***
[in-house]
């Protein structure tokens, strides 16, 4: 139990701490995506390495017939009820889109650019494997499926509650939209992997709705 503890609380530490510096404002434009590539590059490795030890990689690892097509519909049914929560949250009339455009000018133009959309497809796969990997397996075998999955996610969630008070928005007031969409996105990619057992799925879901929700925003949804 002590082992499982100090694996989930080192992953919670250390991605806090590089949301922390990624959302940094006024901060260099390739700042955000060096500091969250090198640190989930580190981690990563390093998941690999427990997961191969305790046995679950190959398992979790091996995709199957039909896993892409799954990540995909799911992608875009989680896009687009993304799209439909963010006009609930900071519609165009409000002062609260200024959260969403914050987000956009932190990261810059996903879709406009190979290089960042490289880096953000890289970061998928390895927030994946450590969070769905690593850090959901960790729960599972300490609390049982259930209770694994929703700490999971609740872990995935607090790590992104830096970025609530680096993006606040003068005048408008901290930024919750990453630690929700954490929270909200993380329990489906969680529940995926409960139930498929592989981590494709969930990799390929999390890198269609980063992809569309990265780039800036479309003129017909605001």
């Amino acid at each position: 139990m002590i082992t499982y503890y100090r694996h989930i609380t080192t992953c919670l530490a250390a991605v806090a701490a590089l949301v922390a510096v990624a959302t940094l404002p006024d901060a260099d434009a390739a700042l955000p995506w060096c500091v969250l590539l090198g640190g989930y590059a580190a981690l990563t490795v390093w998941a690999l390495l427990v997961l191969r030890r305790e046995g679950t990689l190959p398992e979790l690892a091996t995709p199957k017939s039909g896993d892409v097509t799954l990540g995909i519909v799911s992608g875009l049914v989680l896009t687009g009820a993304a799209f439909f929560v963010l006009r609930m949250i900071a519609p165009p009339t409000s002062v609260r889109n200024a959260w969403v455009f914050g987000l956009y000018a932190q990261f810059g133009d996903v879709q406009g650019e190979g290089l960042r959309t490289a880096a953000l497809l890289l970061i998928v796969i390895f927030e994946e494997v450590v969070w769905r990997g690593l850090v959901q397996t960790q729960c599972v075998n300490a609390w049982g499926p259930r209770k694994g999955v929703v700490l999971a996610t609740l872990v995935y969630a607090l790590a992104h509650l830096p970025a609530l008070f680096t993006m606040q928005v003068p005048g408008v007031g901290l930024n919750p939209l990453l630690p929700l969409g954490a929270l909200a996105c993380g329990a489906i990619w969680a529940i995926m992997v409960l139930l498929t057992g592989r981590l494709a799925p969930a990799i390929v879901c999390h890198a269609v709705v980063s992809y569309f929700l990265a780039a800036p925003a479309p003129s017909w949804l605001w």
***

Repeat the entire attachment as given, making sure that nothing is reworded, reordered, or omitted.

[in-house]
């Protein structure tokens, strides 16, 4: 139990701490995506390495017939009820889109650019494997499926509650939209992997709705 503890609380530490510096404002434009590539590059490795030890990689690892097509519909049914929560949250009339455009000018133009959309497809796969990997397996075998999955996610969630008070928005007031969409996105990619057992799925879901929700925003949804 002590082992499982100090694996989930080192992953919670250390991605806090590089949301922390990624959302940094006024901060260099390739700042955000060096500091969250090198640190989930580190981690990563390093998941690999427990997961191969305790046995679950190959398992979790091996995709199957039909896993892409799954990540995909799911992608875009989680896009687009993304799209439909963010006009609930900071519609165009409000002062609260200024959260969403914050987000956009932190990261810059996903879709406009190979290089960042490289880096953000890289970061998928390895927030994946450590969070769905690593850090959901960790729960599972300490609390049982259930209770694994929703700490999971609740872990995935607090790590992104830096970025609530680096993006606040003068005048408008901290930024919750990453630690929700954490929270909200993380329990489906969680529940995926409960139930498929592989981590494709969930990799390929999390890198269609980063992809569309990265780039800036479309003129017909605001």
């Amino acid at each position: 139990m002590i082992t499982y503890y100090r694996h989930i609380t080192t992953c919670l530490a250390a991605v806090a701490a590089l949301v922390a510096v990624a959302t940094l404002p006024d901060a260099d434009a390739a700042l955000p995506w060096c500091v969250l590539l090198g640190g989930y590059a580190a981690l990563t490795v390093w998941a690999l390495l427990v997961l191969r030890r305790e046995g679950t990689l190959p398992e979790l690892a091996t995709p199957k017939s039909g896993d892409v097509t799954l990540g995909i519909v799911s992608g875009l049914v989680l896009t687009g009820a993304a799209f439909f929560v963010l006009r609930m949250i900071a519609p165009p009339t409000s002062v609260r889109n200024a959260w969403v455009f914050g987000l956009y000018a932190q990261f810059g133009d996903v879709q406009g650019e190979g290089l960042r959309t490289a880096a953000l497809l890289l970061i998928v796969i390895f927030e994946e494997v450590v969070w769905r990997g690593l850090v959901q397996t960790q729960c599972v075998n300490a609390w049982g499926p259930r209770k694994g999955v929703v700490l999971a996610t609740l872990v995935y969630a607090l790590a992104h509650l830096p970025a609530l008070f680096t993006m606040q928005v003068p005048g408008v007031g901290l930024n919750p939209l990453l630690p929700l969409g954490a929270l909200a996105c993380g329990a489906i990619w969680a529940i995926m992997v409960l139930l498929t057992g592989r981590l494709a799925p969930a990799i390929v879901c999390h890198a269609v709705v980063s992809y569309f929700l990265a780039a800036p925003a479309p003129s017909w949804l605001w």